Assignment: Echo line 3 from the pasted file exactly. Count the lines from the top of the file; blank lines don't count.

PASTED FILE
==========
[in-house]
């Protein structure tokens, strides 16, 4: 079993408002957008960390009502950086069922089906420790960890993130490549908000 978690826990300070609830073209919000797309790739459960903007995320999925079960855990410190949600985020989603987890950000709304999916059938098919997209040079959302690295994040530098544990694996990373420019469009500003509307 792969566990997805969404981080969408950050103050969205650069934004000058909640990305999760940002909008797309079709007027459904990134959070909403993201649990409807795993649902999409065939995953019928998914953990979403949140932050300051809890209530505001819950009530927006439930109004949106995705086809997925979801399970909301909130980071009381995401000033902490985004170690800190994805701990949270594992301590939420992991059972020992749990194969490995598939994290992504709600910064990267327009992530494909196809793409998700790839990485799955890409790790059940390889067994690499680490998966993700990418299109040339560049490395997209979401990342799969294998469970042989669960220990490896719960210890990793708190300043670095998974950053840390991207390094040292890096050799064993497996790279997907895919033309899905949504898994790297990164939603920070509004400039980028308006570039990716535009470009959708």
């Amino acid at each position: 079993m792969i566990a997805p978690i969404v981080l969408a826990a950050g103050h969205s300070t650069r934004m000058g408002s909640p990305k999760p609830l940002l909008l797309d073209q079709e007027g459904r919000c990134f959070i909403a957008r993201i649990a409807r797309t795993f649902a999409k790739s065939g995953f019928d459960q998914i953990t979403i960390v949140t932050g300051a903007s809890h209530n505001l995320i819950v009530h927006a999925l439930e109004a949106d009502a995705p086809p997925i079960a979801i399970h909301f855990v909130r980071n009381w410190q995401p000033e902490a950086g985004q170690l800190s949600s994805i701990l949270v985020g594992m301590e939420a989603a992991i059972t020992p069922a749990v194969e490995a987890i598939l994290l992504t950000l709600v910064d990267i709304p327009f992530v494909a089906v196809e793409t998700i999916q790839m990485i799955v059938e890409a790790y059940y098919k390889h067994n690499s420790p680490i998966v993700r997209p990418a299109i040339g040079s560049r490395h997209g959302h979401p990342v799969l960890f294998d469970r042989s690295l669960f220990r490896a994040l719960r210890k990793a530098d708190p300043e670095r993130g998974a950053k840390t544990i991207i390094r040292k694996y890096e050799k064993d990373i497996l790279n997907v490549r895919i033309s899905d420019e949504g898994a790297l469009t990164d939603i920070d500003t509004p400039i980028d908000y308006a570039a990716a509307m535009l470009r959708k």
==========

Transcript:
């Amino acid at each position: 079993m792969i566990a997805p978690i969404v981080l969408a826990a950050g103050h969205s300070t650069r934004m000058g408002s909640p990305k999760p609830l940002l909008l797309d073209q079709e007027g459904r919000c990134f959070i909403a957008r993201i649990a409807r797309t795993f649902a999409k790739s065939g995953f019928d459960q998914i953990t979403i960390v949140t932050g300051a903007s809890h209530n505001l995320i819950v009530h927006a999925l439930e109004a949106d009502a995705p086809p997925i079960a979801i399970h909301f855990v909130r980071n009381w410190q995401p000033e902490a950086g985004q170690l800190s949600s994805i701990l949270v985020g594992m301590e939420a989603a992991i059972t020992p069922a749990v194969e490995a987890i598939l994290l992504t950000l709600v910064d990267i709304p327009f992530v494909a089906v196809e793409t998700i999916q790839m990485i799955v059938e890409a790790y059940y098919k390889h067994n690499s420790p680490i998966v993700r997209p990418a299109i040339g040079s560049r490395h997209g959302h979401p990342v799969l960890f294998d469970r042989s690295l669960f220990r490896a994040l719960r210890k990793a530098d708190p300043e670095r993130g998974a950053k840390t544990i991207i390094r040292k694996y890096e050799k064993d990373i497996l790279n997907v490549r895919i033309s899905d420019e949504g898994a790297l469009t990164d939603i920070d500003t509004p400039i980028d908000y308006a570039a990716a509307m535009l470009r959708k």